How We Stood Up To The Mob And Won

Last week, an article Tuthmosis wrote for ROK called “5 Reasons To Date A Girl With An Eating Disorder” went viral. And by viral, I mean that it was the most shared article to ever come out of the manosphere in its short history, receiving nearly 1.5 million page views in five days. In spite of recently upgrading the ROK server, it simply couldn’t handle thousands of people trying to access the site at the same time. Thanks to help from the community, I was able to implement a triage solution that—at its peak—was able to serve 3,500 people simultaneously.

Audience Overview - Google Analytics (1)

It’s hard to imagine the anger generated by Tuthmosis if you weren’t in the thick of it. The article’s real-time feed on Twitter was constant in calling for its removal, and I can only imagine the discussions taking place on Facebook where we received 100x the traffic. Over five change.org petitions were started against ROK (one received around 12,000 signatures). Two girls cried on Youtube. Pretty girls—not dumpy feminists—shared their outrage. We were bashed on Huffington Post, Jezebel, and Daily Mail, among others. I saw many tweets to Anonymous, begging them to take us down, in addition to the obligatory death threats and calls for our castration.

As of this writing, ROK is still online and still serving Tuthmosis’ article, which I must again stress has generated more rage than anything I’ve ever seen. The question I would like to ask you is this: how were we able to withstand such overwhelming criticism and calls for our vaporization? Why is the site still online? Because me and the rest of the ROK team refused to back down. In spite of the extraordinary mob effort, we stood together in defense of that article. Absorbing the blows for a few tense days is all it took. Nothing more.

I’ve already mentally prepared for likely worst case scenarios from mob activity:

1. Our host shuts us down. That’s okay, because our site would come back online after a few days. There are many hosts out there who would accept our patronage.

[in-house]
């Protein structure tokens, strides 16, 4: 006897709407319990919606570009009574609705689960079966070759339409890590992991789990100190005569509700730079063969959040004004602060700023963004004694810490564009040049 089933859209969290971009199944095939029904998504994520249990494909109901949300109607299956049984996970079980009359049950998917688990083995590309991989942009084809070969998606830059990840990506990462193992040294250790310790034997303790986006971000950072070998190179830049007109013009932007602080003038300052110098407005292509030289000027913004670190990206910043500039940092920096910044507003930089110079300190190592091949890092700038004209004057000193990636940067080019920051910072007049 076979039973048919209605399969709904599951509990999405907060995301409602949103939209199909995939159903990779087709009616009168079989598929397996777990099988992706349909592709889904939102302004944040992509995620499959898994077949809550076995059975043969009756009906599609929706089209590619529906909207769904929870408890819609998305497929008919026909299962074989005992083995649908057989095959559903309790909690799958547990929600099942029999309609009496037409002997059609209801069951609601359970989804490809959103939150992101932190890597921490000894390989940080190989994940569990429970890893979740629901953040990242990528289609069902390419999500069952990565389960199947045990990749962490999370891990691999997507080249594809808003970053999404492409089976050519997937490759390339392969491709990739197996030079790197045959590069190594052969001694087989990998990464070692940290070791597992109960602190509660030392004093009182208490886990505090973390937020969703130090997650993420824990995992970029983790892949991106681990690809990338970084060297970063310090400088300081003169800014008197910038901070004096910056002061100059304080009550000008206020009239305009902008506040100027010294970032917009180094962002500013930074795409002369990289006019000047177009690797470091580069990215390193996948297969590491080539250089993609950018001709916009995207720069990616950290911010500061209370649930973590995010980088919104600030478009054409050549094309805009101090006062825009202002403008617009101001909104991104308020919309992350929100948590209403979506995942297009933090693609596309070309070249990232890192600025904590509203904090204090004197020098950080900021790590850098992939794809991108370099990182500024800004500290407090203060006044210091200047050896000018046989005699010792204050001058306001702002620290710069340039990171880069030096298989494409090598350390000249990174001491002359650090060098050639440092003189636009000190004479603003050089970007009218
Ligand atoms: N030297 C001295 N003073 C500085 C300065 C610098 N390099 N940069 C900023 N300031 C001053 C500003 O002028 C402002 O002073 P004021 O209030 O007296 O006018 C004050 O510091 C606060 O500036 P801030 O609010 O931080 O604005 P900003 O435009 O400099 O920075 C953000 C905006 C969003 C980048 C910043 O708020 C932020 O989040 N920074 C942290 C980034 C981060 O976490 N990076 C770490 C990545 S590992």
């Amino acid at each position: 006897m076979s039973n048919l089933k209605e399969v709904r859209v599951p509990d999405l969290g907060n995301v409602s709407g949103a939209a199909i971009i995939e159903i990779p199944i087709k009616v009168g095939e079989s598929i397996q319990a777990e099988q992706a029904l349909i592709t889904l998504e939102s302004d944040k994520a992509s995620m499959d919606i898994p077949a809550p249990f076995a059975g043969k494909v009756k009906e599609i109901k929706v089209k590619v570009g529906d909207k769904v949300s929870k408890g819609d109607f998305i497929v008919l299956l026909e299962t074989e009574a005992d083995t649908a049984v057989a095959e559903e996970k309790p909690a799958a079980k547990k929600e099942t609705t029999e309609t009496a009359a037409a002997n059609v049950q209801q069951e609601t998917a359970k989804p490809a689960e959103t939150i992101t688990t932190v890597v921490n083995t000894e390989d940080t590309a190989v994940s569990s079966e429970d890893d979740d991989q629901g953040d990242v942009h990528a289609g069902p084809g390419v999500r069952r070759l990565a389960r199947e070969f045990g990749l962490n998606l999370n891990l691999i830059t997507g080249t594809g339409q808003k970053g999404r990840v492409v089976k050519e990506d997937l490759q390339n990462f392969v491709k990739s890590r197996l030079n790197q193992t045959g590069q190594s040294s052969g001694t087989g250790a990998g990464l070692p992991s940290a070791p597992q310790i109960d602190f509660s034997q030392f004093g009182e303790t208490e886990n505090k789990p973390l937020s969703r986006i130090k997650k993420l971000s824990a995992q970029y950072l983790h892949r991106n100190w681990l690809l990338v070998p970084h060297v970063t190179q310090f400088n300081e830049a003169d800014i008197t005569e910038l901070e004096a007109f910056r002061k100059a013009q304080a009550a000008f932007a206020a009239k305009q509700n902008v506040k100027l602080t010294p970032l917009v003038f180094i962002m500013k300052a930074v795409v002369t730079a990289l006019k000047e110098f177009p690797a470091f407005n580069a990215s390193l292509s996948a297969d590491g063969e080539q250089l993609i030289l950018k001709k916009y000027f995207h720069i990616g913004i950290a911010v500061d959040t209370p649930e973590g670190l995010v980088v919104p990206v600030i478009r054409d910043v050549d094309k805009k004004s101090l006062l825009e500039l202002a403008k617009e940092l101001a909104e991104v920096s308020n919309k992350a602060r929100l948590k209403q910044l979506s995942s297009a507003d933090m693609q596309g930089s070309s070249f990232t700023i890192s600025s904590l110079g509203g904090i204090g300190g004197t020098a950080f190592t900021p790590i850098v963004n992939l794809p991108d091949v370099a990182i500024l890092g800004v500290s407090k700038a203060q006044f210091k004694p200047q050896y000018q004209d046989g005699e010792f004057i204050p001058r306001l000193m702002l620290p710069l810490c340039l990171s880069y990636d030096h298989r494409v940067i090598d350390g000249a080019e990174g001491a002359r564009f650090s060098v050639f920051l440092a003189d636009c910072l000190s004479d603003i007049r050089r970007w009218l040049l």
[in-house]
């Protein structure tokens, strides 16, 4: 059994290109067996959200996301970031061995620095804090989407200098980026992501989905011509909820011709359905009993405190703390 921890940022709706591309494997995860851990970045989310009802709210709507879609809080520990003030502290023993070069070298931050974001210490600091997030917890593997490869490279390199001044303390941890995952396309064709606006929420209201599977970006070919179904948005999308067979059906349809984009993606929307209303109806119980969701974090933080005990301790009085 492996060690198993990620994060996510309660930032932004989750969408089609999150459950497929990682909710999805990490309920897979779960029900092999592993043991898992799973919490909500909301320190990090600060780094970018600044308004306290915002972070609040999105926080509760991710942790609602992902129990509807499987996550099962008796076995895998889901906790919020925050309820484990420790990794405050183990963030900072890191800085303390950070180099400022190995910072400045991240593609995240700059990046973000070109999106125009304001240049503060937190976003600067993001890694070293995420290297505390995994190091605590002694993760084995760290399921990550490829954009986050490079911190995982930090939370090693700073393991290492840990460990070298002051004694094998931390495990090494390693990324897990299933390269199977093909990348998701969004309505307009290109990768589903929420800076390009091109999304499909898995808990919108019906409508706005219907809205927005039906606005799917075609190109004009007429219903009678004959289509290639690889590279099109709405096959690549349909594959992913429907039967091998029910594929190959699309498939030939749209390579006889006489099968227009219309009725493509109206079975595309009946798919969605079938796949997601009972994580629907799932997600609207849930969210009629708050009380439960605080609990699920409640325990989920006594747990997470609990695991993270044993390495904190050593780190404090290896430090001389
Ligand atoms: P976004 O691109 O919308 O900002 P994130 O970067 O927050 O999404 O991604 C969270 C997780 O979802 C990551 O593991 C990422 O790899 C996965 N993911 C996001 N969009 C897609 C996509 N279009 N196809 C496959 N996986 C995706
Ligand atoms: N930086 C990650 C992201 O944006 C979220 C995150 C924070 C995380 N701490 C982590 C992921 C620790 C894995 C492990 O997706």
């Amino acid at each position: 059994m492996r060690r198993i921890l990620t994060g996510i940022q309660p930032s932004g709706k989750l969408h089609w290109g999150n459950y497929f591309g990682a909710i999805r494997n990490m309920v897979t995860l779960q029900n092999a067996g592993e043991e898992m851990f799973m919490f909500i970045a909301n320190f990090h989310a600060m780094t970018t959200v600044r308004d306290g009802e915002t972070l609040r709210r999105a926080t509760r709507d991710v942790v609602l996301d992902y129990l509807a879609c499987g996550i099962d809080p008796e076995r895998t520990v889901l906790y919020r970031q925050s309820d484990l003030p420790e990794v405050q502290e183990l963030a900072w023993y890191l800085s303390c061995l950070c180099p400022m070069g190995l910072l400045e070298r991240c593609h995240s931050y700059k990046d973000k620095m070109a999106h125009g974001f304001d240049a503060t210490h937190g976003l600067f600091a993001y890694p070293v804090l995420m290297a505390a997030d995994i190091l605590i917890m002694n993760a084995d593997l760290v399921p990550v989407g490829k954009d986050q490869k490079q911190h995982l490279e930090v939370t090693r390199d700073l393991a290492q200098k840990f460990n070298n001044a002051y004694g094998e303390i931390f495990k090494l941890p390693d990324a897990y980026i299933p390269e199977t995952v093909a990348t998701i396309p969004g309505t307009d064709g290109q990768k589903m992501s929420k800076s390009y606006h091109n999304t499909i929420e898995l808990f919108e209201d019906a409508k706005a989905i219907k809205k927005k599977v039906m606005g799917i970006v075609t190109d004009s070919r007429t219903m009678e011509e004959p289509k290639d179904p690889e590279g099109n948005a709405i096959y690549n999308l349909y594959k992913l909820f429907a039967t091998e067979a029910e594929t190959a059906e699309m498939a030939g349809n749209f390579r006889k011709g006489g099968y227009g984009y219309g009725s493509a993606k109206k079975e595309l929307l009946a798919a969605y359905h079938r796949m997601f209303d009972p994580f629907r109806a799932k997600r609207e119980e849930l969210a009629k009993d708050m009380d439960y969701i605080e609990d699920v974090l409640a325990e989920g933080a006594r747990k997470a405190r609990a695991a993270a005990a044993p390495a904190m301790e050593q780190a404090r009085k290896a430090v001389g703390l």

2. We get DDOS’ed. That’s okay, because after a few days, the attackers would get bored and the site would come back online. This actually happened before with a Portland article we published where we were intermittently down for half a day.

3. Haters contact my family. That’s okay, because I have already explained to all my family members that it is inevitable my work will inconvenience them in some way. This did happen in the past when a few people called my step-mom, a mother of two, to tell them I’m a bad person. Thankfully my family has a sense of humor.

4. We get hacked. That’s okay, because I maintain regular backups of the site. At most, we lose a few days of posts and comments.

5. New laws prevent publication of our content. That’s okay, because I would register a foreign domain extension and host the site abroad. We would lose some readers who don’t make the transition to our new domain name, but we would continue operation.

6. We lose our monthly sponsor. That’s okay, because losing a few months of revenue is not going to put the site is jeopardy. I built ROK on the cheap with the assumption that it would make little money. Our sponsor for November received a lot of angry emails last week, but he stuck with us.

As long as I’m more committed to operate ROK than our strongest enemies are motivated to take it down, their attacks can only cause temporary harm.

All Americans are granted free speech by the US Constitution, but if there’s one thing I’ve learned in the past couple of years, it’s that you are not entitled to it. You must earn your right to free speech and you must fight for it. This is why I can’t help but feel disgust towards media outlets or blogs that issue apologies and retractions for published words that cause offense. I can’t respect those who voluntary bend over and give up their free speech right because they are too scared of the mob, too weak to take a little heat. Last week I was ready to go down with the ship in defense of Tuthmosis’ and ROK’s right to free expression, and I don’t consider myself to be brave. I’m just a man who believes that principles are more important than comfort. I have nothing but disdain for writers and publishers who don’t even attempt to defend their rights.

This event was a critical moment for our corner of the internet. We took the absolute worst from them and came out stronger, without any consequences except a higher hosting bill for the month. If we can do it then so can you, not just online, but in real life against those who use shame and lies to challenge your beliefs and behavior. Believe in your ideas and be ready to defend them, no matter what it takes. Don’t back down, don’t give in, and stand strong when the attacks come, because I promise you they will.

Read Next: The Jante Lawification Of America

Related Posts For You